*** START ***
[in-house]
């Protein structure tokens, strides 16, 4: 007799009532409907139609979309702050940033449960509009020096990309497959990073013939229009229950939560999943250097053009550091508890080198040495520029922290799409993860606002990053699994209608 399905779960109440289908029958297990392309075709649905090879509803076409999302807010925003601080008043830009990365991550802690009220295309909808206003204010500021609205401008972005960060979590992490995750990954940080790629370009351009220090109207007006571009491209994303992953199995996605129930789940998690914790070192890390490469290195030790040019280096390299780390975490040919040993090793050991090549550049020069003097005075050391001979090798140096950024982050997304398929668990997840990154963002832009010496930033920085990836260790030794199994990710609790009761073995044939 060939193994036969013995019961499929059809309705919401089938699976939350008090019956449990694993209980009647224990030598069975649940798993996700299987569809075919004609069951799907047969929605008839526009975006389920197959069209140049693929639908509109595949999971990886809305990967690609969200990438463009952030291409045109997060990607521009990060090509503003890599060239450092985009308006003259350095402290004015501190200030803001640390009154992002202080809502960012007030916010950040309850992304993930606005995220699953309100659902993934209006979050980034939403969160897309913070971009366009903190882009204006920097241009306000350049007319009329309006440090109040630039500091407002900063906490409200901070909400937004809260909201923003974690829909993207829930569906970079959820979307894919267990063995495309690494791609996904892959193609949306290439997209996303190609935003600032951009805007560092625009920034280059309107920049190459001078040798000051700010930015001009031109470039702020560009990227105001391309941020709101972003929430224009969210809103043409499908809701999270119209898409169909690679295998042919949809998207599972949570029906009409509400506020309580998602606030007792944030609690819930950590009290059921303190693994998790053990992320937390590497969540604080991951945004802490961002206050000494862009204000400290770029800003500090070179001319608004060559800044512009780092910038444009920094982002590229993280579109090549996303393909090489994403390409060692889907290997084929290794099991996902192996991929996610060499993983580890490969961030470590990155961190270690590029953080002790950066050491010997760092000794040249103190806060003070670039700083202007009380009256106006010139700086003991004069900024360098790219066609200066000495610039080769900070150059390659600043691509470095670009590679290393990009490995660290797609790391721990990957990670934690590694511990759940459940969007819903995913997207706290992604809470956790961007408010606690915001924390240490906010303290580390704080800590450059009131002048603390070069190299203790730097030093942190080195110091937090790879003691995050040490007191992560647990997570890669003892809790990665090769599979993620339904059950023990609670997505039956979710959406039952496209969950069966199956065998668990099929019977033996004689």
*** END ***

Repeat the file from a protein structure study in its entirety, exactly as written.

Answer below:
[in-house]
């Protein structure tokens, strides 16, 4: 007799009532409907139609979309702050940033449960509009020096990309497959990073013939229009229950939560999943250097053009550091508890080198040495520029922290799409993860606002990053699994209608 399905779960109440289908029958297990392309075709649905090879509803076409999302807010925003601080008043830009990365991550802690009220295309909808206003204010500021609205401008972005960060979590992490995750990954940080790629370009351009220090109207007006571009491209994303992953199995996605129930789940998690914790070192890390490469290195030790040019280096390299780390975490040919040993090793050991090549550049020069003097005075050391001979090798140096950024982050997304398929668990997840990154963002832009010496930033920085990836260790030794199994990710609790009761073995044939 060939193994036969013995019961499929059809309705919401089938699976939350008090019956449990694993209980009647224990030598069975649940798993996700299987569809075919004609069951799907047969929605008839526009975006389920197959069209140049693929639908509109595949999971990886809305990967690609969200990438463009952030291409045109997060990607521009990060090509503003890599060239450092985009308006003259350095402290004015501190200030803001640390009154992002202080809502960012007030916010950040309850992304993930606005995220699953309100659902993934209006979050980034939403969160897309913070971009366009903190882009204006920097241009306000350049007319009329309006440090109040630039500091407002900063906490409200901070909400937004809260909201923003974690829909993207829930569906970079959820979307894919267990063995495309690494791609996904892959193609949306290439997209996303190609935003600032951009805007560092625009920034280059309107920049190459001078040798000051700010930015001009031109470039702020560009990227105001391309941020709101972003929430224009969210809103043409499908809701999270119209898409169909690679295998042919949809998207599972949570029906009409509400506020309580998602606030007792944030609690819930950590009290059921303190693994998790053990992320937390590497969540604080991951945004802490961002206050000494862009204000400290770029800003500090070179001319608004060559800044512009780092910038444009920094982002590229993280579109090549996303393909090489994403390409060692889907290997084929290794099991996902192996991929996610060499993983580890490969961030470590990155961190270690590029953080002790950066050491010997760092000794040249103190806060003070670039700083202007009380009256106006010139700086003991004069900024360098790219066609200066000495610039080769900070150059390659600043691509470095670009590679290393990009490995660290797609790391721990990957990670934690590694511990759940459940969007819903995913997207706290992604809470956790961007408010606690915001924390240490906010303290580390704080800590450059009131002048603390070069190299203790730097030093942190080195110091937090790879003691995050040490007191992560647990997570890669003892809790990665090769599979993620339904059950023990609670997505039956979710959406039952496209969950069966199956065998668990099929019977033996004689």